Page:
I was in Indianapolis, Indiana recently at the National Council of Teachers of Mathematics (NCTM) National Conference. First of all, let me say that it was a fabulous meeting of minds! I am full of new ideas to try with my students and to share with teachers in my district.
I was honoured to get to present at the conference. I did my workshop “Packing a Powerful Punch with Patterns” which is about using patterns (especially pictorial ones) to help younger students build algebraic thinking. One of the important points in the workshop is about equality. We, as teachers, need to make sure we offer lots of opportunities for students to build an understanding of this concept. We use the term frequently in our classrooms, saying things like “two plus three equals five” referring to the symbolic notation of that: 2 + 3 = 5. Day after day, week after week, month after month, year after year we use the term “equals”, but seldom do we stop and check to see if the students understand the term as we mean it. It is most likely that they do not. Studies have shown that students then to think that “equals” means “put the answer here”, or “now do the operation”. They tend to have no reference point for the idea that whatever is on one side of the equal sign has the same value as what is on the other side.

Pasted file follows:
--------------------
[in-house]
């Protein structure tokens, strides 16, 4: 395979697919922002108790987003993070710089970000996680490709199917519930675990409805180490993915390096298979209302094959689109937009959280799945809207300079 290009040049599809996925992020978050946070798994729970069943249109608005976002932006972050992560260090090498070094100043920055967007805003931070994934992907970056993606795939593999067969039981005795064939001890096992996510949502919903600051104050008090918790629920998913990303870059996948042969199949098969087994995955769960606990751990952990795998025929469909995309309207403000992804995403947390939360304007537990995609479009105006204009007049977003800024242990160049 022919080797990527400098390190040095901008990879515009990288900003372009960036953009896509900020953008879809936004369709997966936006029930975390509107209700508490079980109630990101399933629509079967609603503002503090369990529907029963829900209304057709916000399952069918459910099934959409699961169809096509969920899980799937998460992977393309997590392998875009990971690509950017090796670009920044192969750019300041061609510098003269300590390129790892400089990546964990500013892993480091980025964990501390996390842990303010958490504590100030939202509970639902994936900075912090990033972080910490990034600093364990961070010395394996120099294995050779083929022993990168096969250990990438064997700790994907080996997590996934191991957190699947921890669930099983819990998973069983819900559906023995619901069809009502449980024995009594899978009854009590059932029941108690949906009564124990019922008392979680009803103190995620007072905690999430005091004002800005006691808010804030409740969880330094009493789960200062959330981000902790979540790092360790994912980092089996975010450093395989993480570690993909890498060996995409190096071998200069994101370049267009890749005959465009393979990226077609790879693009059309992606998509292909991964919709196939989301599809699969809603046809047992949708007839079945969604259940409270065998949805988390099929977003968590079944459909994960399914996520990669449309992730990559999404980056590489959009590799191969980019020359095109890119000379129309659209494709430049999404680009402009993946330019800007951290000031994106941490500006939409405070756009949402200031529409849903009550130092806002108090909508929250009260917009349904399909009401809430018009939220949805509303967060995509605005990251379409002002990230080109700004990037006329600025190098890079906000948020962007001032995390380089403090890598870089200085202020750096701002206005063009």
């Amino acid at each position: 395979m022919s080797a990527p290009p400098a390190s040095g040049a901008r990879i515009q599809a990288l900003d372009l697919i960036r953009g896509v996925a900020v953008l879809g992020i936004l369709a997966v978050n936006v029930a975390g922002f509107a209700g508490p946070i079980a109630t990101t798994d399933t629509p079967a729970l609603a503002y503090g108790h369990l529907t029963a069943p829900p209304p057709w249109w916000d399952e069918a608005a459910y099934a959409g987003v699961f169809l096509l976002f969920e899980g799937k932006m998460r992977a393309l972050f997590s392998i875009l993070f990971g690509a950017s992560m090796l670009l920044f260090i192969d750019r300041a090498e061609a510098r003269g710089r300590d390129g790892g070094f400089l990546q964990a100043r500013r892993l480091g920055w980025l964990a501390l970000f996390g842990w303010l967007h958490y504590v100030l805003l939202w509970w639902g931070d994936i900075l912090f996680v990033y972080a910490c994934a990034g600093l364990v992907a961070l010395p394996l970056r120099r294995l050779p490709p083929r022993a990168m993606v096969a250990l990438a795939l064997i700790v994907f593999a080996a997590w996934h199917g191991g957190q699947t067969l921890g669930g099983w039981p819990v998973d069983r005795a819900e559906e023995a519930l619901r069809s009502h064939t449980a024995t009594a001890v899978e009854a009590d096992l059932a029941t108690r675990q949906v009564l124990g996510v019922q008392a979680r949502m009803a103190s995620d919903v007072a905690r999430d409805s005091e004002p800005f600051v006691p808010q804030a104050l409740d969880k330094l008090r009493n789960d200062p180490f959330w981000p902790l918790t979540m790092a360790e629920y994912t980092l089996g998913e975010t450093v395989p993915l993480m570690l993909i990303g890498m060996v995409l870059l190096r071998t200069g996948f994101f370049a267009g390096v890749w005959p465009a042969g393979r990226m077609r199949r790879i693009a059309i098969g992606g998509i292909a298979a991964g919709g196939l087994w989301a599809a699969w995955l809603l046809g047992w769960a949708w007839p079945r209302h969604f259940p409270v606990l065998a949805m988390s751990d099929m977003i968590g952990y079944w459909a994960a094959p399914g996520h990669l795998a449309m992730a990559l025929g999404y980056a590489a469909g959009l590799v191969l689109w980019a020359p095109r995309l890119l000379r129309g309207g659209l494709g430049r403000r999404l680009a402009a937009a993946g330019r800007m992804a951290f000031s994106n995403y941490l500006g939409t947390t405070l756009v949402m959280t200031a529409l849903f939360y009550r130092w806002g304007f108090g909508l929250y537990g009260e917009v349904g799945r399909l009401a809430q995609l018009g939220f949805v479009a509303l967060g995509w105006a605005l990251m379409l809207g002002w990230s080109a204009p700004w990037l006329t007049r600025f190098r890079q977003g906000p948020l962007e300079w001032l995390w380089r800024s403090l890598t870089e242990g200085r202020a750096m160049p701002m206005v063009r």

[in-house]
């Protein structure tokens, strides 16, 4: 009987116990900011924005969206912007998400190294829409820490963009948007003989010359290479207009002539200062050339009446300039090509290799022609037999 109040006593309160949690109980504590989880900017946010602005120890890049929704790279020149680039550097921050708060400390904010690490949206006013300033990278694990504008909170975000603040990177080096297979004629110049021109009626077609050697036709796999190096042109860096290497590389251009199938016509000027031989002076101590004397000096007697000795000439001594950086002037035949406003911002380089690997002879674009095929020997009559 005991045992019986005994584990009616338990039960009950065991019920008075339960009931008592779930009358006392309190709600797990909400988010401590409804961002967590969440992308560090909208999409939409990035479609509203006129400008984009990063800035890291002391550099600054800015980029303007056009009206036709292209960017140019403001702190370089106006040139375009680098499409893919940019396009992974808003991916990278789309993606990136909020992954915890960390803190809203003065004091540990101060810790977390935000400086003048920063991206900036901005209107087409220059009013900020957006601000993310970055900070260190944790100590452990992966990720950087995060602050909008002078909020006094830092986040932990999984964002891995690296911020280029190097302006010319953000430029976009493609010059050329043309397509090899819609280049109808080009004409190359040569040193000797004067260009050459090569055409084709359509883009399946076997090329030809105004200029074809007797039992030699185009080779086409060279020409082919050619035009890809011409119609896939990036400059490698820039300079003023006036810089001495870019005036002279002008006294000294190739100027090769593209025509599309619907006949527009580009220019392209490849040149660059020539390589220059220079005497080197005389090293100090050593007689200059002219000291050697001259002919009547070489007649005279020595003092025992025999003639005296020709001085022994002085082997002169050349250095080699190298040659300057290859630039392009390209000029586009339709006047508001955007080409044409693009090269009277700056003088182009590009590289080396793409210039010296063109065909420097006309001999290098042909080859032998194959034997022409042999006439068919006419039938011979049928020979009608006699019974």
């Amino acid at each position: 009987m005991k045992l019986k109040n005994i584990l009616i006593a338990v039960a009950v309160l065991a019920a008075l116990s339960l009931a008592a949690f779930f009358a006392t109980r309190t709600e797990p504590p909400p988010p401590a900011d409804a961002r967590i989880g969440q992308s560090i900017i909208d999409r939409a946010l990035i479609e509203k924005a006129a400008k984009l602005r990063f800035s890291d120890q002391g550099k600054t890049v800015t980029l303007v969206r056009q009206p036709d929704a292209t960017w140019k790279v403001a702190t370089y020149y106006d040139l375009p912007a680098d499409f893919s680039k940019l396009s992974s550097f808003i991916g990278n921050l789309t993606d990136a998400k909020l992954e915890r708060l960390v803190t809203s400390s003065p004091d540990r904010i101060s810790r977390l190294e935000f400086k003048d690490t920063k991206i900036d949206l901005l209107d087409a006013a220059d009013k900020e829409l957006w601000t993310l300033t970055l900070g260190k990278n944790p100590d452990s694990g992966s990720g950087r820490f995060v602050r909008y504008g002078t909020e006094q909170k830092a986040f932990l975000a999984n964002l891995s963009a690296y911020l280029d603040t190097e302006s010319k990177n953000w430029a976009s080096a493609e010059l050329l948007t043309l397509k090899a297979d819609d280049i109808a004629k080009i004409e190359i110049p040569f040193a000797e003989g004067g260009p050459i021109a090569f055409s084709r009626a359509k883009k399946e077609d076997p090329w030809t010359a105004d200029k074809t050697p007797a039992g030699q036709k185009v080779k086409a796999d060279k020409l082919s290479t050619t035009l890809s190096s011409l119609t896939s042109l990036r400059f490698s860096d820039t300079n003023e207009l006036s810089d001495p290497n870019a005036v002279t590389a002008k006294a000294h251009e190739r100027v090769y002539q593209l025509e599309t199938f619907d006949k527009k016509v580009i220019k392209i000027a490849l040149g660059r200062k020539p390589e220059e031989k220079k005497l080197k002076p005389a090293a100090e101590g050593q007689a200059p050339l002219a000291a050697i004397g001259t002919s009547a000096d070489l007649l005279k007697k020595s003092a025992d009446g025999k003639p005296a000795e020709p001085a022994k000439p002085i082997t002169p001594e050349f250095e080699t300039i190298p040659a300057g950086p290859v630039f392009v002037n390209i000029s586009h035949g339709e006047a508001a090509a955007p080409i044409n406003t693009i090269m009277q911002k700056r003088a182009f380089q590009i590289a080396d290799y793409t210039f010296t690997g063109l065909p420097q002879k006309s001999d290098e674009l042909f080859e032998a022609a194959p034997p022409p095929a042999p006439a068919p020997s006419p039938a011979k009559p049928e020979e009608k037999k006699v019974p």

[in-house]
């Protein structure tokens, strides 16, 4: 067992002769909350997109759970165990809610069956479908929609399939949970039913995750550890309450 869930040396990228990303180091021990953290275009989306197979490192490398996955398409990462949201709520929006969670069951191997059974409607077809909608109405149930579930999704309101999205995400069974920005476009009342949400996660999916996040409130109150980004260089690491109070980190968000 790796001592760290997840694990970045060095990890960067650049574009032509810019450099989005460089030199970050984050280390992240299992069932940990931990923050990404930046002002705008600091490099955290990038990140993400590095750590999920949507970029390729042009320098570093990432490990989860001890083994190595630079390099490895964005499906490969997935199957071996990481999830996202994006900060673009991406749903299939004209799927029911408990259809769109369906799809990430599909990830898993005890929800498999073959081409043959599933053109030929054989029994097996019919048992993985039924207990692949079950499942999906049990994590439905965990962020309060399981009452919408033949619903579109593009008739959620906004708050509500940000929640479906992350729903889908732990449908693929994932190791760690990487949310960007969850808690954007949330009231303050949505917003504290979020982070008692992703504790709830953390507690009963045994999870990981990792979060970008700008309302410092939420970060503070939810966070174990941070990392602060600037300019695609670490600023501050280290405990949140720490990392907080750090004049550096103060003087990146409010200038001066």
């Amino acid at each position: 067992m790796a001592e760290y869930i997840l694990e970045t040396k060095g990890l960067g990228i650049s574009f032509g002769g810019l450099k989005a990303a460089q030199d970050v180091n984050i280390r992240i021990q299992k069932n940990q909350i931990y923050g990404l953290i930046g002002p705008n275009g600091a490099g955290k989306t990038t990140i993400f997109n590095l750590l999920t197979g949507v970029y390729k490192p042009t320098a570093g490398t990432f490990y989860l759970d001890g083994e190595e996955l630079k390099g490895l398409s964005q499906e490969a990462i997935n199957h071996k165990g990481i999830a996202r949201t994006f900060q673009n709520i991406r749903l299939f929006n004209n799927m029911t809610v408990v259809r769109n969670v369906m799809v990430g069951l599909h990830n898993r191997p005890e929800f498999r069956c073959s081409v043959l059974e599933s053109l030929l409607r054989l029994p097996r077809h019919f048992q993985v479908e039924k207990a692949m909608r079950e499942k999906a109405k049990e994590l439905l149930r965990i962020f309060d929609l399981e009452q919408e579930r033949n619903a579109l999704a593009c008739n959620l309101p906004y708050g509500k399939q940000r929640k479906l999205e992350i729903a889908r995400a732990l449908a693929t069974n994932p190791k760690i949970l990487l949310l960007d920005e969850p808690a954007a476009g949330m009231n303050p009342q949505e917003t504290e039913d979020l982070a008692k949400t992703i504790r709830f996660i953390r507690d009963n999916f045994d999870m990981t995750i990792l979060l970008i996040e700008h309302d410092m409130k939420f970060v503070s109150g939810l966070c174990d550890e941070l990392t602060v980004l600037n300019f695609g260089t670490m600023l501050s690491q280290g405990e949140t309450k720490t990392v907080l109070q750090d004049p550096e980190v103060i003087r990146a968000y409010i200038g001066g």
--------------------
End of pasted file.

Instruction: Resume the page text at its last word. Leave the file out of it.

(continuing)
Teachers can help students with this by doing a few simple things. First, try writing equations with the “answer” on the left: 5 = 2 + 3. When children see that for the first time, they tend to tell you that you have written it incorrectly! Another great thing to try is to write equations such as 2 + 3 = 4 + 1. You can also leave out any one part of that equation and have students solve it. Again, they are likely to have a misunderstanding and tell you that 2 + 3 does NOT equal 4 since that is where they are used to stopping in their thinking. Using actual balance scales with small blocks or other regularly-sized manipulatives is a great way to help students develop this important concept.
So, the next time you are using equations in a lesson, take some time and find out how well your students understand equality. It’s worth putting some time into this topic!